“I’ve missed more than 9000 shots in my career. I’ve lost almost 300 games. 26 times, I’ve been trusted to take the game winning shot and missed. I’ve failed over and over and over again in my life. And that is why I succeed.”
“Ever tried. Ever failed. No matter. Try Again. Fail again. Fail better.”
Things don’t always go swimmingly.
Sometimes I fail. It is not fun. At least not when it has just happened.
But over the years I have learned a few steps that help me to deal with this in a smarter and healthier way than just feeling sorry for myself for weeks or letting the failure hold me back from taking action again for months.
In this article I’ll explore what I usually do.
1. Just be with what you are feeling.
When you fail it will most often hurt. Oftentimes a bit, sometimes quite a bit.
And that is OK. Don’t try to paint it over with a smile. I have at least found in my life that it works better to just be with what I am thinking and feeling. To try to accept it, to let it in and to hurt for a while instead of trying to reject it all and to keep it away.
Because when you let it in and accept it will go faster and in the long run less be painful to process what has happened.
If you reject how you really feel then those emotions will pop up at unexpected times later on and can make you moody, pessimistic, angry or sad.
Just being with your feelings and accepting them is however not a license to start feeling sorry for yourself or going deep into the victim role for the next two weeks or months though.
It is one of the steps forward from what has happened.
2. Remind yourself that failure is a temporary thing.
When you have failed it is very easy to start thinking that you will always keep failing in this area of your life. It is easy to start thinking that you are indeed a failure.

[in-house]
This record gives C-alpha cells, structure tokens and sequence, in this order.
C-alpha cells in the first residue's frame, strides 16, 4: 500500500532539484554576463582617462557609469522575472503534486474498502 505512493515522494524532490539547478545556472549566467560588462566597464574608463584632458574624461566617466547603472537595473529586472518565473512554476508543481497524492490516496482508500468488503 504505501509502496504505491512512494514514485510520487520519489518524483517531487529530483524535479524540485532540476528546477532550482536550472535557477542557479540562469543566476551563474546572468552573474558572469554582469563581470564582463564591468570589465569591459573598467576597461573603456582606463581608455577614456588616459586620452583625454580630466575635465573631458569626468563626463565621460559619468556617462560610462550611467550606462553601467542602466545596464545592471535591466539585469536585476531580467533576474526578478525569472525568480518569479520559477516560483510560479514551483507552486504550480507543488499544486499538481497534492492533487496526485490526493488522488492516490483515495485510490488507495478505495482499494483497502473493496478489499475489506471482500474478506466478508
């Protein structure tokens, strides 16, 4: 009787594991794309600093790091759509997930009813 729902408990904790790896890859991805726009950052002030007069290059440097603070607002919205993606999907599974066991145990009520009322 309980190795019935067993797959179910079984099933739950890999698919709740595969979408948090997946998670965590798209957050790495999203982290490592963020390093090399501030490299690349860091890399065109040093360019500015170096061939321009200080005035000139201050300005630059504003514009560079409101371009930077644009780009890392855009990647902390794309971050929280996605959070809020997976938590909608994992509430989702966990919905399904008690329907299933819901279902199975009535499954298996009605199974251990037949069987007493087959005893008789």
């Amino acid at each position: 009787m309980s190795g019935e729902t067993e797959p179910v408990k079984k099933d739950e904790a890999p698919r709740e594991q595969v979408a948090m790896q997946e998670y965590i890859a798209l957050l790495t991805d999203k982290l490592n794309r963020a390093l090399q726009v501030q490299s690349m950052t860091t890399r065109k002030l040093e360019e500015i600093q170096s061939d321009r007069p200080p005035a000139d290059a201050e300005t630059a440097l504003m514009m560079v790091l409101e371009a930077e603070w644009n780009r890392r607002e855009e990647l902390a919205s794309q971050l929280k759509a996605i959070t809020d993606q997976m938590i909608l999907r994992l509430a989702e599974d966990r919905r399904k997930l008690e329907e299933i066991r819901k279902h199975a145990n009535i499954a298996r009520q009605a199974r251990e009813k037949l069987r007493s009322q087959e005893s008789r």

Don’t fall for such a destructive self-fulfilling prophecy.
Instead, remind yourself that just because you failed today or yesterday does not mean that you will fail the next time.
The truth is that this won’t last for the rest of your life if you keep taking action and it does not label you as some kind of failure.
Seeing what is negative as a temporary thing instead of something permanent is an essential key to an optimistic attitude and to living a life of fully exploring your own potential.
3. Remind yourself that you will not be able to do things perfectly or do them 100% of the time.
Don’t set perfectionist ideals because then it will feel like you are always failing in some way or that you are not good enough.
Instead, focus on improvement.
Focus for example on eating healthy or staying optimistic 80% of the time at first. Then, later on, aim at doing it 90% of the time.
This is healthier for you and your optimism and self-esteem. And it is a more realistic approach because failure is a natural part of life (especially if you go beyond your comfort zone).
4. Find the constructive path forward.
The previous steps help me to move from the initial hurt to rekindling my optimism. In this final step more fuel is added the fire of optimism and action is taken to start moving forward again.
What I have found to work really well to do that is to ask myself a few questions like these:
- What is one thing I can learn from what has happened?
- What is one thing I want to do differently the next time?
- What is one small step I can take to more forward today?
You may find more than one thing that you can learn, that you want to do differently or steps you can take to move forward.
But focus one just finding one for each question at first so you don’t get stuck in procrastination because you may feel that answering with a whole list of things for each question becomes too hard.
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